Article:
Eight quick reactions to the President’s speech:
1. It was a good speech. Reaction around the blogosphere and elsewhere seems to be dependent on how you felt about reform plans going in. If you were in favor, you thought it was terrific (warning strong language at the link); if you were against, you thought it was disingenuous.
2. The interesting question is how people who weren’t sure will react. By this I mean people who are anxious that reform will affect their health care in ways they don’t like. There is still the mixed message that created this anxiety in the first place. On the one hand, the President repeated “Nothing in this plan will require you to change what you have. “ Sounds like no big deal. On the other hand, he quoted Ted Kennedy as saying the plan “is above all a moral issue; at stake are not just the details of policy, but fundamental principles of social justice and the character of our country.” Sounds like a very big deal. Which is it?
3. The boorish Congressman who screamed “you lie!” at Obama during the address must have been confused and thought he was at a town hall meeting. But I’ve always thought it would be cool if we had a “Question Time” like they do in the UK. Presidents would have to face much more interesting and uncomfortable questions than they otherwise get, and it would make for a terrific spectacle. Obviously this wasn’t the time or place for that sort of thing. And if we ever do get an American Question Time, representatives will have to come up with better questions than “you lie,” too.
4. The President talked about “30 million American citizens who cannot get coverage.” This is different from the 46 million “uninsured” he usually talks about. The Associated Press thinks the other 16 million are people who could buy or otherwise get coverage but choose not to, as compared to those who want coverage but can’t afford it.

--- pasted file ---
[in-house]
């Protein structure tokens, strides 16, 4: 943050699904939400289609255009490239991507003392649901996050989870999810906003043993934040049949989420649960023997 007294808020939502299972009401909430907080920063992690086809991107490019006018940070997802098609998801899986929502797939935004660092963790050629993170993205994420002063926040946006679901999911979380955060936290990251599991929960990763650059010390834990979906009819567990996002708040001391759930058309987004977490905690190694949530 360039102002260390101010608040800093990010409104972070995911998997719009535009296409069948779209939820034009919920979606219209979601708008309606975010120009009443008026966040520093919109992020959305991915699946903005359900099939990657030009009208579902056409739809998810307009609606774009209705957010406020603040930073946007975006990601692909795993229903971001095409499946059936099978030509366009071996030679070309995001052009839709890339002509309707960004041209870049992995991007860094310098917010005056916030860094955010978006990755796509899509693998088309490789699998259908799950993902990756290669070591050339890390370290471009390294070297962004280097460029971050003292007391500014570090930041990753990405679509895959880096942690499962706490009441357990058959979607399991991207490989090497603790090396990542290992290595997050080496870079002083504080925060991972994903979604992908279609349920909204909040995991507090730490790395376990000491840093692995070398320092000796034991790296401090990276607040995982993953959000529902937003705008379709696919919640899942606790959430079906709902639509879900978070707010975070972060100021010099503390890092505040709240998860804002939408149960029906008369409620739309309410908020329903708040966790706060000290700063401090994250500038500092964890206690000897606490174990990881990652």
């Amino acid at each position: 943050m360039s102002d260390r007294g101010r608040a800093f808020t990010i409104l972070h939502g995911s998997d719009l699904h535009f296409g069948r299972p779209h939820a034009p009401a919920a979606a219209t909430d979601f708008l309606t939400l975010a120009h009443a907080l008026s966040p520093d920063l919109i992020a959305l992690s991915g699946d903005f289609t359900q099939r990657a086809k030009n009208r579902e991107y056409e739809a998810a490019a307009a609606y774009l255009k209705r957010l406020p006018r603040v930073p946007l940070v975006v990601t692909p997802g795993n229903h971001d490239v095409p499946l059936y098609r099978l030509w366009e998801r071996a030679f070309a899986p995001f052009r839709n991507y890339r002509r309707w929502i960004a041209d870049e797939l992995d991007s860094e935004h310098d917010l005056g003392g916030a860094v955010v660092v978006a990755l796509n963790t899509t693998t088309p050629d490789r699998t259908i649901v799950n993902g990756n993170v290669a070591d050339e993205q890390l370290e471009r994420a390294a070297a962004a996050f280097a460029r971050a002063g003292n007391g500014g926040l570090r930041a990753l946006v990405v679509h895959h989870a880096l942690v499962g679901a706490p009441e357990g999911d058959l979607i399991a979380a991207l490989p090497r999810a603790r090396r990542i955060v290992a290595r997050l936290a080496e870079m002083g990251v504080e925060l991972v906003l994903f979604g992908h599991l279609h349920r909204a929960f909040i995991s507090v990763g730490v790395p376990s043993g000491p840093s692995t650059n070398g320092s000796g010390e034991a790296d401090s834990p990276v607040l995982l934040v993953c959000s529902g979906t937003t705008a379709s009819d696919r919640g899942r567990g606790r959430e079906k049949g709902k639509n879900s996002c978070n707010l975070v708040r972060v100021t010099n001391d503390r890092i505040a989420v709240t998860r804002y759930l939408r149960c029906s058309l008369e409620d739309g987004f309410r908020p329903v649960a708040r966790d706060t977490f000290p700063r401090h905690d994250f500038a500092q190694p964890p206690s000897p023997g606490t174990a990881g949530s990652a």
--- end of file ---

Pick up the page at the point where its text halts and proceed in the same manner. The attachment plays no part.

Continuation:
5. I was surprised to hear the President give more than just a nod to the Facebook health care status update meme. I mean he quoted it directly: “in the United States of America, no one should go broke because they get sick.” This must be the first time a President has ever quoted something from Facebook in an address to Congress – it’s some kind of a milestone for social media. Thoughts on that meme are here.
6. The President talked about the uncompetitive insurance market, noting that “in 34 states, 75 percent of the insurance market is controlled by five or fewer companies.” It sounds like he’s not just talking about the “public option” when he talks about creating competition in these markets. His idea of insurance exchanges and a federal health insurance regulator seem to be direct challenges to the state-by-state system of insurance regulation. It will be interesting to see the reaction of state insurance regulators to this speech.
7. I was right: the President didn’t talk about the three things I said he wouldn’t talk about. In fact, he said almost nothing about the delivery of care- it was all about how to pay for it.
8. The President got some laughs with his comment that he thinks “there remain some significant details to be ironed out.” He’s right, and there’s the rub. Whether and how that ironing out happens was the question before the President’s speech, and it’s still the question today.
*This blog post was originally published at See First Blog*